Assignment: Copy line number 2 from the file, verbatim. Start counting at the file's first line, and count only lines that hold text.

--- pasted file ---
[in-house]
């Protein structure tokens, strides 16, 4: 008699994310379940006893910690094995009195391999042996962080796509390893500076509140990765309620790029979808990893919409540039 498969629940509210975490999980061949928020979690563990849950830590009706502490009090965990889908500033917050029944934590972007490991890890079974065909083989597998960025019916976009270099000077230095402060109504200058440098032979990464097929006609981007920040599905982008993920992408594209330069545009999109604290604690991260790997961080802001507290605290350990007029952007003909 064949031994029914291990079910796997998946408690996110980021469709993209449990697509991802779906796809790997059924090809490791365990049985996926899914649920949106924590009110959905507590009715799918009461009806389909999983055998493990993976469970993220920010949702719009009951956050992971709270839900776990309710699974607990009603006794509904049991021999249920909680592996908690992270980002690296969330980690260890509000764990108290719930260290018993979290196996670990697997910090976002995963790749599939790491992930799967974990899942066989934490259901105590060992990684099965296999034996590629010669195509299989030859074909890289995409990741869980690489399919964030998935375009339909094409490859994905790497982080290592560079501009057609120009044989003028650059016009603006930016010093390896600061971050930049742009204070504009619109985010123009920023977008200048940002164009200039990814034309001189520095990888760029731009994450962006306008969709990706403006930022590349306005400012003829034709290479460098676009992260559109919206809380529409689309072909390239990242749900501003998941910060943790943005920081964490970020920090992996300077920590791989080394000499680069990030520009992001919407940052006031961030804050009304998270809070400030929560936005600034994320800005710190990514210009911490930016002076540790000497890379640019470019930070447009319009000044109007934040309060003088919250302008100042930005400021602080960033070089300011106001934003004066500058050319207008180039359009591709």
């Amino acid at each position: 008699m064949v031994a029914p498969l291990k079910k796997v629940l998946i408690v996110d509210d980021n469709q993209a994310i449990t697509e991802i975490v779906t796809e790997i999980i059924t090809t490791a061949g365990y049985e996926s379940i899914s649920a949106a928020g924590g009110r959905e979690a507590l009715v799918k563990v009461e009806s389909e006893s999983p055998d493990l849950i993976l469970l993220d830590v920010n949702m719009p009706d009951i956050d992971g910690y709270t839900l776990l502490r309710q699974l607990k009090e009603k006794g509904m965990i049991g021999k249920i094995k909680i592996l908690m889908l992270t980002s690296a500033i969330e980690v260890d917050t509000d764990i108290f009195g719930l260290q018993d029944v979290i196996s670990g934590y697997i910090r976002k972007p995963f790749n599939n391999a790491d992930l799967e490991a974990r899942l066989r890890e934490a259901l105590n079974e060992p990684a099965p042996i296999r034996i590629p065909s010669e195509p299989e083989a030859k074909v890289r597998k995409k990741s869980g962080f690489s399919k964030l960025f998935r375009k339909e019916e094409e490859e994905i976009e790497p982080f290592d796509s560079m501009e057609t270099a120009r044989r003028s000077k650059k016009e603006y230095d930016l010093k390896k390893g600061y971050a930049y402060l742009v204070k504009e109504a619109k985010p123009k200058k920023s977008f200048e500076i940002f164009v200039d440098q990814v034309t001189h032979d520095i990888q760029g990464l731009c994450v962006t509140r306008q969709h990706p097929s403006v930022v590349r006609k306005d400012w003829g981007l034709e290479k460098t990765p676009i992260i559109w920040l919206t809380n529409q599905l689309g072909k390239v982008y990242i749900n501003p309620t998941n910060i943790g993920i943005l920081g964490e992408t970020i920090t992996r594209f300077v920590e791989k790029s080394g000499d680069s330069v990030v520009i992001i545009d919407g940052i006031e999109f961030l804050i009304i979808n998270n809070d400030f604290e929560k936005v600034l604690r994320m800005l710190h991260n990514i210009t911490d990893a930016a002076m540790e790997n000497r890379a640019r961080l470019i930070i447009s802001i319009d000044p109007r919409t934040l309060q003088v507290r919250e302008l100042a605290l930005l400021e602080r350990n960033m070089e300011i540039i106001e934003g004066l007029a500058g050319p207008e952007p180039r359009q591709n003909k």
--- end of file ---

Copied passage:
């Protein structure tokens, strides 16, 4: 008699994310379940006893910690094995009195391999042996962080796509390893500076509140990765309620790029979808990893919409540039 498969629940509210975490999980061949928020979690563990849950830590009706502490009090965990889908500033917050029944934590972007490991890890079974065909083989597998960025019916976009270099000077230095402060109504200058440098032979990464097929006609981007920040599905982008993920992408594209330069545009999109604290604690991260790997961080802001507290605290350990007029952007003909 064949031994029914291990079910796997998946408690996110980021469709993209449990697509991802779906796809790997059924090809490791365990049985996926899914649920949106924590009110959905507590009715799918009461009806389909999983055998493990993976469970993220920010949702719009009951956050992971709270839900776990309710699974607990009603006794509904049991021999249920909680592996908690992270980002690296969330980690260890509000764990108290719930260290018993979290196996670990697997910090976002995963790749599939790491992930799967974990899942066989934490259901105590060992990684099965296999034996590629010669195509299989030859074909890289995409990741869980690489399919964030998935375009339909094409490859994905790497982080290592560079501009057609120009044989003028650059016009603006930016010093390896600061971050930049742009204070504009619109985010123009920023977008200048940002164009200039990814034309001189520095990888760029731009994450962006306008969709990706403006930022590349306005400012003829034709290479460098676009992260559109919206809380529409689309072909390239990242749900501003998941910060943790943005920081964490970020920090992996300077920590791989080394000499680069990030520009992001919407940052006031961030804050009304998270809070400030929560936005600034994320800005710190990514210009911490930016002076540790000497890379640019470019930070447009319009000044109007934040309060003088919250302008100042930005400021602080960033070089300011106001934003004066500058050319207008180039359009591709």